Herzberg’s Theory

  • Hygiene agents – These are not motivate people, absence of these will demotivate performance – Job security, Paycheck, clean & safe working conditions, sense of belonging, civil working relationships etc.,
  • Motivating Agents – These are the elements that motivate the people to perform – Responsibility, appreciation of work, recognition, chance to excel, education, other opportunities other than financial rewards.  

Theory X

Managers think that, the workers are lazy, and no trust on them, need micromanagement

Theory Y

Self-led, motivated, and can accomplish new tasks proactively

Theory Z

Participative management style. Workers will be motivated by sense of commitment, opportunity, and advancement. Workers in this organization learn the business by moving to through the ranks of the company

 

 

Negotiations

 

Persuading

Based on logic or fact; can be measured objectively

Bridging

Offering of support; disclosing vulnerability

Disengaging

Legitimate tactic; use to buy time or de-fuse tense situations

Asserting

Based on personal beliefs, values and attitudes; very subjective

Attractive

Making others share positive feelings, envision desirable outcomes

Avoiding

Not legitimate; used when we are not comfortable about negotiating the issues

 

Team Development Stages

 

Forming

When first formed, a team is just a group of individuals who have been assigned to work together. Individuals tend to focus on their own goals

Storming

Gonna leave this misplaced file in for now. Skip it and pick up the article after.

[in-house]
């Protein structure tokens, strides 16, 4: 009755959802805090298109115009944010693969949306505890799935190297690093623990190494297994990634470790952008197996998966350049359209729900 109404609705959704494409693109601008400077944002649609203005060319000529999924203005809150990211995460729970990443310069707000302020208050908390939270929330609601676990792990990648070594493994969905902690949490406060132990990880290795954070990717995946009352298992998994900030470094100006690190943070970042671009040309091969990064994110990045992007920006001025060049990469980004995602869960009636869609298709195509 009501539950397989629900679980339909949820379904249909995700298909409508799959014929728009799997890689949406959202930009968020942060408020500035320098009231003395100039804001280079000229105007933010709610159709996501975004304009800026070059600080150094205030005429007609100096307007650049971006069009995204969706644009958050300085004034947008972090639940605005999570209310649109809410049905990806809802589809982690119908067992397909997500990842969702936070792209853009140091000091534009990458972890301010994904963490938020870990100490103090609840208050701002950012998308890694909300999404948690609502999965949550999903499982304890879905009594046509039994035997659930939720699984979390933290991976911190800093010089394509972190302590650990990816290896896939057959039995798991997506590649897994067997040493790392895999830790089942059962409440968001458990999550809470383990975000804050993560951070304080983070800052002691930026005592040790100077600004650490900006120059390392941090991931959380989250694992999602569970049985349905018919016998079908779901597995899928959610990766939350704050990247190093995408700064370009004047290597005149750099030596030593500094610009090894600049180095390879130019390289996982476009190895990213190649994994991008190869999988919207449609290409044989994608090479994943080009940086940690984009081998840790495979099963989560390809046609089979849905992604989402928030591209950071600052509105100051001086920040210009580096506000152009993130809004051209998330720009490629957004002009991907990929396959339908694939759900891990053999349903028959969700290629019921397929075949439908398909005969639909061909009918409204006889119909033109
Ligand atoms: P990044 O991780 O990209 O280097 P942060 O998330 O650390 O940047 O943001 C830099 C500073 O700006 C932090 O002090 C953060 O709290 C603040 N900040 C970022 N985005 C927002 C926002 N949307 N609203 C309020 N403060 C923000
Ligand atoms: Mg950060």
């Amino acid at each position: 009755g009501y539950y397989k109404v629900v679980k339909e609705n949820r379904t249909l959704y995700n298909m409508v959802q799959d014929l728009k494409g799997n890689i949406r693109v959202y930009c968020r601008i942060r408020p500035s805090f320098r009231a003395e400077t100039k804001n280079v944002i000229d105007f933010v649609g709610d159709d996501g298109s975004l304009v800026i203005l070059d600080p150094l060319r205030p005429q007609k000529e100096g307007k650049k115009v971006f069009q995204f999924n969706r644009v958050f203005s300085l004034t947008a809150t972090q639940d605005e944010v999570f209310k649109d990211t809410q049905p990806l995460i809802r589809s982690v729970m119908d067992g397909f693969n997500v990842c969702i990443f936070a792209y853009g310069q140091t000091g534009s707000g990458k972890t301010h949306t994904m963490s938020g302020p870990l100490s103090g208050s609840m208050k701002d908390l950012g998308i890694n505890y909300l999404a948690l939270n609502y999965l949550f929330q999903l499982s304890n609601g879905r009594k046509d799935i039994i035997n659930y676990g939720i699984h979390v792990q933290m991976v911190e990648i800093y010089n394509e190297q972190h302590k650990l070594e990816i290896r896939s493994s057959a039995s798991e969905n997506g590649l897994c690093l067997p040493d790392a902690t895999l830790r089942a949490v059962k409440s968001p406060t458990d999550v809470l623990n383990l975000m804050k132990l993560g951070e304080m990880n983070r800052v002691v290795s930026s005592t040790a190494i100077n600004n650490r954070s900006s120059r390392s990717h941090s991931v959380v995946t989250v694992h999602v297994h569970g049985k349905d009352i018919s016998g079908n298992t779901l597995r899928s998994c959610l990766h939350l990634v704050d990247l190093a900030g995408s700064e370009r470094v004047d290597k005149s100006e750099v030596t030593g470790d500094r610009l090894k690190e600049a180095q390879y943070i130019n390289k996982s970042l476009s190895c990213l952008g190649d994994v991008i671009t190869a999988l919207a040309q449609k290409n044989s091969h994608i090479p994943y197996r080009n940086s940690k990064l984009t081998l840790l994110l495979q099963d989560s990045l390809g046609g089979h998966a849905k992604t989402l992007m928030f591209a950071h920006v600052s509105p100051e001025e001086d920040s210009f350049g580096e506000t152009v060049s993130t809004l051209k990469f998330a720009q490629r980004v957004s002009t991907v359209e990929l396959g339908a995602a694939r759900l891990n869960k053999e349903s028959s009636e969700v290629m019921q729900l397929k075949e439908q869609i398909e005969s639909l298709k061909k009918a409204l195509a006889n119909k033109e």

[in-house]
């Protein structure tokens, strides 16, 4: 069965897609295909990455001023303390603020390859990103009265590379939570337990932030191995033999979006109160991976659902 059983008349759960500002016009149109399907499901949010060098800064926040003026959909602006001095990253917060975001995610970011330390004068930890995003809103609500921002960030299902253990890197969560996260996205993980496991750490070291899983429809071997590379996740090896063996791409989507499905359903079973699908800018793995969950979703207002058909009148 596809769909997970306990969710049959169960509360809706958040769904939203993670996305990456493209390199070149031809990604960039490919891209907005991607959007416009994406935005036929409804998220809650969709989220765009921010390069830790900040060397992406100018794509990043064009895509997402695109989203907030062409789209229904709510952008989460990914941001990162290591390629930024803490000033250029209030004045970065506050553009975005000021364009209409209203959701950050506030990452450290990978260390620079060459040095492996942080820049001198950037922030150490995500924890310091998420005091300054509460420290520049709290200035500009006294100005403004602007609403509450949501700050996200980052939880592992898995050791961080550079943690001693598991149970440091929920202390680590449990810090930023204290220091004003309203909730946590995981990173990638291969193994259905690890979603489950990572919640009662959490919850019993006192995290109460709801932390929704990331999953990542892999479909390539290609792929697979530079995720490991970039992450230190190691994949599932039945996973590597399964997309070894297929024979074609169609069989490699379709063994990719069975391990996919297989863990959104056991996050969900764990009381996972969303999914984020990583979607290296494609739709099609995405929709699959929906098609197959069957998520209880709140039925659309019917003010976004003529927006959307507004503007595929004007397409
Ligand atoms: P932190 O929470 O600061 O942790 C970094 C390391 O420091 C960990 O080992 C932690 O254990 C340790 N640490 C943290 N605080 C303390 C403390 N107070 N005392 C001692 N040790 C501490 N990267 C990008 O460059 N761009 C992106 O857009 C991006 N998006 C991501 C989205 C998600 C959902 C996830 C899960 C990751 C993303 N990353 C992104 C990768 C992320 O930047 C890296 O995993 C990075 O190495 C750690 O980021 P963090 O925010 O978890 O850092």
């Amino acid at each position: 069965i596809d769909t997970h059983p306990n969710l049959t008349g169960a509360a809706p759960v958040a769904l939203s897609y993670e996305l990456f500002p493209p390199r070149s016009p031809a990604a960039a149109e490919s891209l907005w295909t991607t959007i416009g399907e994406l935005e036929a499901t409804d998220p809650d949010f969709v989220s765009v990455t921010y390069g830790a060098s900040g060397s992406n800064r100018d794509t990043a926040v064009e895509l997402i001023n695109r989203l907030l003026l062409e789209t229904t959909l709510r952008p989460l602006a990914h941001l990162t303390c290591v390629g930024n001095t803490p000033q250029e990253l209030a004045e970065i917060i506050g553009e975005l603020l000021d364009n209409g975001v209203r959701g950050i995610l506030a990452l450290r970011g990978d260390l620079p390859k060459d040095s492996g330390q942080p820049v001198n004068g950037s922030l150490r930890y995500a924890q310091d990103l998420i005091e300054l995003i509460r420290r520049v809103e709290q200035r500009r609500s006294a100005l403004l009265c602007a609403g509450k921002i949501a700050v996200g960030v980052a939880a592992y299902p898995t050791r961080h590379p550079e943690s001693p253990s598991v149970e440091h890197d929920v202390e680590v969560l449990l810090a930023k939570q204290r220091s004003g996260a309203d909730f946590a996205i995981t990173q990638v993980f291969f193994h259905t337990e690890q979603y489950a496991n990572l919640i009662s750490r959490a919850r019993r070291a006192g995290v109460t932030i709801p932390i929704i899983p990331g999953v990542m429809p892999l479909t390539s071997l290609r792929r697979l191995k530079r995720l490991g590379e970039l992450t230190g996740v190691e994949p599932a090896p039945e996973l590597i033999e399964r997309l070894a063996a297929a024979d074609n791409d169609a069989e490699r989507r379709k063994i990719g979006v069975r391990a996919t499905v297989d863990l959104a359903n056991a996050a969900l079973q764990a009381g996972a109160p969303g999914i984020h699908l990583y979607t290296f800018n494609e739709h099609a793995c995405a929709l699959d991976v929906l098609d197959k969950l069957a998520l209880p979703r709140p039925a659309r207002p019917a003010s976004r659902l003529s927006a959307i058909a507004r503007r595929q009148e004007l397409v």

As teams begin actual work, they often go through a period of conflict. This is natural: members are sorting out their roles and differences in opinion on work issues

Norming

In the Norming Stage, the group starts to function as a team. Group norms are established and peer pressure tends to keep individual behaviors within expectations. Team member roles are clear and the team agrees on the right decision-making technique for a given situation. Real work tasks are attacked and the group agrees on approaches and processes. Things get done in a more definable, repeatable, predictable way.

Performing

Successful teams move on to the Performing Stage when their effort becomes focused. Members are dedicated to achieving team goals. The team responds to opportunities quickly. Leadership, responsibility and recognition are typically shared among team members. Members leverage the diversity of their team mates, and play to their individual strengths. A high level of trust and trustworthiness abounds.

Adjourning / Mourning

Some teams, such as project teams and parallel teams, have a scheduled end. When the team has realized its goal, it is disbanded. This final phase is called the Adjourning or Mourning Stage. When a team's work is finished, members may feel a sense of loss or disillusionment that affects their ability to be effective in their next assignment.

 

Maslow Diagram - Wikipedia.org